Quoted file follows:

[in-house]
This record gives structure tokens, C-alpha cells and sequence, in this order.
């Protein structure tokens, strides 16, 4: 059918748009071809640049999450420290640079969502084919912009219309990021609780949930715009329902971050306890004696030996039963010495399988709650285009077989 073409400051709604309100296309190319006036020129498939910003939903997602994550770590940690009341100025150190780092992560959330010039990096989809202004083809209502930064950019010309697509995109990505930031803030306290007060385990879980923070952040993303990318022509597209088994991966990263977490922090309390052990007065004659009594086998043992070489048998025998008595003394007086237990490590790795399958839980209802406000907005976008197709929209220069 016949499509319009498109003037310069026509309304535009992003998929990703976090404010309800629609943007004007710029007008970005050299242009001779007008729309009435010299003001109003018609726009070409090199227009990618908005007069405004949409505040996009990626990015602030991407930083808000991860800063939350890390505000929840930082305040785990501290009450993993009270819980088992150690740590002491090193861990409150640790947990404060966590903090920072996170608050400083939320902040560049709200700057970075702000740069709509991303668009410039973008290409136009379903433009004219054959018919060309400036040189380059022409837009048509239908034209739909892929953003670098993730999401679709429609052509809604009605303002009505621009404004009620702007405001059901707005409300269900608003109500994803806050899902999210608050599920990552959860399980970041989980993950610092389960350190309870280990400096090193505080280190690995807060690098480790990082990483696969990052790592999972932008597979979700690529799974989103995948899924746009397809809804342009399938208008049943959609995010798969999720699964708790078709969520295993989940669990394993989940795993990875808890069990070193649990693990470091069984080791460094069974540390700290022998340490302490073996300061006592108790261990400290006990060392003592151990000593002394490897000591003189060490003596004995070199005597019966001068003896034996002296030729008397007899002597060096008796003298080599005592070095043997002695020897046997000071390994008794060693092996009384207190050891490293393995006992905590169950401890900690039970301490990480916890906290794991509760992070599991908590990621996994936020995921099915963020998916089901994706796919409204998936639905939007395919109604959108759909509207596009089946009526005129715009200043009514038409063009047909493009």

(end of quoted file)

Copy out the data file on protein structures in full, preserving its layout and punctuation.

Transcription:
[in-house]
This record gives structure tokens, C-alpha cells and sequence, in this order.
């Protein structure tokens, strides 16, 4: 059918748009071809640049999450420290640079969502084919912009219309990021609780949930715009329902971050306890004696030996039963010495399988709650285009077989 073409400051709604309100296309190319006036020129498939910003939903997602994550770590940690009341100025150190780092992560959330010039990096989809202004083809209502930064950019010309697509995109990505930031803030306290007060385990879980923070952040993303990318022509597209088994991966990263977490922090309390052990007065004659009594086998043992070489048998025998008595003394007086237990490590790795399958839980209802406000907005976008197709929209220069 016949499509319009498109003037310069026509309304535009992003998929990703976090404010309800629609943007004007710029007008970005050299242009001779007008729309009435010299003001109003018609726009070409090199227009990618908005007069405004949409505040996009990626990015602030991407930083808000991860800063939350890390505000929840930082305040785990501290009450993993009270819980088992150690740590002491090193861990409150640790947990404060966590903090920072996170608050400083939320902040560049709200700057970075702000740069709509991303668009410039973008290409136009379903433009004219054959018919060309400036040189380059022409837009048509239908034209739909892929953003670098993730999401679709429609052509809604009605303002009505621009404004009620702007405001059901707005409300269900608003109500994803806050899902999210608050599920990552959860399980970041989980993950610092389960350190309870280990400096090193505080280190690995807060690098480790990082990483696969990052790592999972932008597979979700690529799974989103995948899924746009397809809804342009399938208008049943959609995010798969999720699964708790078709969520295993989940669990394993989940795993990875808890069990070193649990693990470091069984080791460094069974540390700290022998340490302490073996300061006592108790261990400290006990060392003592151990000593002394490897000591003189060490003596004995070199005597019966001068003896034996002296030729008397007899002597060096008796003298080599005592070095043997002695020897046997000071390994008794060693092996009384207190050891490293393995006992905590169950401890900690039970301490990480916890906290794991509760992070599991908590990621996994936020995921099915963020998916089901994706796919409204998936639905939007395919109604959108759909509207596009089946009526005129715009200043009514038409063009047909493009």